Friday, April 22, 2011

Facts About Socotra - strangefacts

  • Measuring 1,200 square miles, Socotra (also Suqutra) Island is located in the Arabian Sea, about 500 miles from Aden and less than 200 miles from Somalia
  • The sparsely populated island has a mountainous interior and most of its population engages in farming or fishing; the most striking feature of this isolated place is its biodiversity and the great number of unique flora and fauna
  • The ruler of the Mahra Sultanate of Qishn and Socotra resided there under British rule during much of the nineteenth and twentieth centuries
  • The island became a part of South Yemen in 1967 and, with Yemeni unification in 1990, it became a part of the Republic of Yemen (ROY)
  • Given its location near the sea lanes, Socotra was long thought to be of strategic value by Western imperial powers
  • During the latter half of the Cold War, South Yemen allowed the Soviet Union to maintain a submarine base and other military facilities there; Russia continues to maintain a modest naval presence
  • During the late 1990s there were rumors about a deal between the United States and the ROY over military facilities on the island, but the complicated, if not strained, relations between the two countries, beginning with the bombing of the U.S.S. Cole in Aden in 2000, squelched this talk
  • The considerable activities regarding Socotra now focus on its development as a tourist destination featuring and protecting its unique biodiversity
  • Socotra has been described as one of the most alien-looking place on Earth, and it’s not hard to see why
  • It is very isolated with a harsh, dry climate and as a result a third of its plant-life is found nowhere else, including the famous Dragon’s Blood Tree, a very-unnatural looking umbrella-shaped tree which produces red sap
  • There are also a large number of birds, spiders and other animals native to the island, and coral reefs around it which similarly have a large number of endemic (i.e. only found there) species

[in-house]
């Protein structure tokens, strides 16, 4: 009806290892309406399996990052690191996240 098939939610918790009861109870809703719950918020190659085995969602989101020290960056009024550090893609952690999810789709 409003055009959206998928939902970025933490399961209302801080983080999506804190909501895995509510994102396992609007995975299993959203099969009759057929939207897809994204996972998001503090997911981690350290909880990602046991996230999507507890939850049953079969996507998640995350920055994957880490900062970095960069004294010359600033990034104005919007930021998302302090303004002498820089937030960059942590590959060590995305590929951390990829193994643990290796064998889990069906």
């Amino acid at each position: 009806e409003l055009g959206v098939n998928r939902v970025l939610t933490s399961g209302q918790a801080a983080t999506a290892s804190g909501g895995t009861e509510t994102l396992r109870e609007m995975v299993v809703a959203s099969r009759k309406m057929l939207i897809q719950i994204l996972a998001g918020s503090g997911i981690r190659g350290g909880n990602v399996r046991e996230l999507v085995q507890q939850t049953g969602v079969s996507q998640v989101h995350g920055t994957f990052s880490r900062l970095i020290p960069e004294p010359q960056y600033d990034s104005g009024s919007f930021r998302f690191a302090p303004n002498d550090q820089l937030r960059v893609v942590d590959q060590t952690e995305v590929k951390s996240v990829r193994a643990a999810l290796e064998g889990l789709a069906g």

• Socotra is considered the most biodiverse place in the Arabian sea, and is a World Heritage Site
  • There was initially an Oldoway (or Oldowan) culture in Socotra. Oldoway stone tools were found in the area around Hadibo by V.A. Zhukov, a member of the Russian Complex Expedition in 2008
  • Socotra is part of the Republic of Yemen. It has long been a part of the 'Adan Governorate, but in 2004 it became attached to the Hadhramaut Governorate, which is much closer to the island than 'Adan (although the closest governorate would be Al Mahrah)
  • A local tradition holds that the inhabitants were converted to Christianity by Thomas in AD 52. In the 10th century, the Arab geographer Abu Mohammed Al-Hassan Al-Hamdani stated that in his time most of the inhabitants were Christians
  • In 1507, a fleet commanded by Tristão da Cunha with Afonso de Albuquerque landed an occupying force at the then capital of Suq, their objective was a Portuguese base to stop Arab commerce from the Red Sea to the Indian Ocean, and to liberate the presumed friendly Christians from Islamic rule
  • Here they started to build a fortress
  • However, they were not welcomed as enthusiastically as they had expected and abandoned the island four years later. The island was also come across by Somali sailors
  • Socotra is one of the most isolated landforms on Earth of continental origin (i.e. not of volcanic origin)
  • The archipelago was once part of the supercontinent of Gondwana and detached during the Miocene, in the same set of rifting events that opened the Gulf of Aden to its northwest
  • The main island has three geographical terrains: the narrow coastal plains, a limestone plateau permeated with karstic caves and the Haghier Mountains
  • The mountains of Socotra rise to 5000 feet (1,524 m). The island is a little over 80 miles (128.7 km) long east to west and typically 18–22 mi (29–35.4 ) north to south
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